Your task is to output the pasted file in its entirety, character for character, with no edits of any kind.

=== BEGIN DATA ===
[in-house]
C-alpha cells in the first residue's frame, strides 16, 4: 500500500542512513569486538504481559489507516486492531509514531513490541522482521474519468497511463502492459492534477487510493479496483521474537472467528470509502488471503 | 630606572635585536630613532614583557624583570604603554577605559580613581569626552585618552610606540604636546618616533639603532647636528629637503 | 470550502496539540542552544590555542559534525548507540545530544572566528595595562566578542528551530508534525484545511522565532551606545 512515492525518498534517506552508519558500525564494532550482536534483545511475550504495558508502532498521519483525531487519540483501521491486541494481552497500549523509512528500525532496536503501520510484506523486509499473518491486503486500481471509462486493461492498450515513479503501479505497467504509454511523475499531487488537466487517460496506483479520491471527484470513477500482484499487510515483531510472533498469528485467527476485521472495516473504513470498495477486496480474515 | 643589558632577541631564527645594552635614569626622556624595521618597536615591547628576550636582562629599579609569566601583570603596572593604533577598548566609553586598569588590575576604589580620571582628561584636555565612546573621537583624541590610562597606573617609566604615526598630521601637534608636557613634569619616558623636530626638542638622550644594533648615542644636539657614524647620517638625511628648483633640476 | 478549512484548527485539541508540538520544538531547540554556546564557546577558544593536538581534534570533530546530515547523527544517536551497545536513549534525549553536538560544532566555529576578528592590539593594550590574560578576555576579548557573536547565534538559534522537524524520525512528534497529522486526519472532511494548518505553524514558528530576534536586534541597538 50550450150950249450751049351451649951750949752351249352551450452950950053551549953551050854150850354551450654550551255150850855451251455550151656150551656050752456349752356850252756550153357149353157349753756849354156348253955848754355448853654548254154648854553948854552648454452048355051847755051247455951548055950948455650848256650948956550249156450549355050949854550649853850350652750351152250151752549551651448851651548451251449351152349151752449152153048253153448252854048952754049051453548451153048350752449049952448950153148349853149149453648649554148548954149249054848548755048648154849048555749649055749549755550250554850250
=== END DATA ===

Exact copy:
[in-house]
C-alpha cells in the first residue's frame, strides 16, 4: 500500500542512513569486538504481559489507516486492531509514531513490541522482521474519468497511463502492459492534477487510493479496483521474537472467528470509502488471503 | 630606572635585536630613532614583557624583570604603554577605559580613581569626552585618552610606540604636546618616533639603532647636528629637503 | 470550502496539540542552544590555542559534525548507540545530544572566528595595562566578542528551530508534525484545511522565532551606545 512515492525518498534517506552508519558500525564494532550482536534483545511475550504495558508502532498521519483525531487519540483501521491486541494481552497500549523509512528500525532496536503501520510484506523486509499473518491486503486500481471509462486493461492498450515513479503501479505497467504509454511523475499531487488537466487517460496506483479520491471527484470513477500482484499487510515483531510472533498469528485467527476485521472495516473504513470498495477486496480474515 | 643589558632577541631564527645594552635614569626622556624595521618597536615591547628576550636582562629599579609569566601583570603596572593604533577598548566609553586598569588590575576604589580620571582628561584636555565612546573621537583624541590610562597606573617609566604615526598630521601637534608636557613634569619616558623636530626638542638622550644594533648615542644636539657614524647620517638625511628648483633640476 | 478549512484548527485539541508540538520544538531547540554556546564557546577558544593536538581534534570533530546530515547523527544517536551497545536513549534525549553536538560544532566555529576578528592590539593594550590574560578576555576579548557573536547565534538559534522537524524520525512528534497529522486526519472532511494548518505553524514558528530576534536586534541597538 50550450150950249450751049351451649951750949752351249352551450452950950053551549953551050854150850354551450654550551255150850855451251455550151656150551656050752456349752356850252756550153357149353157349753756849354156348253955848754355448853654548254154648854553948854552648454452048355051847755051247455951548055950948455650848256650948956550249156450549355050949854550649853850350652750351152250151752549551651448851651548451251449351152349151752449152153048253153448252854048952754049051453548451153048350752449049952448950153148349853149149453648649554148548954149249054848548755048648154849048555749649055749549755550250554850250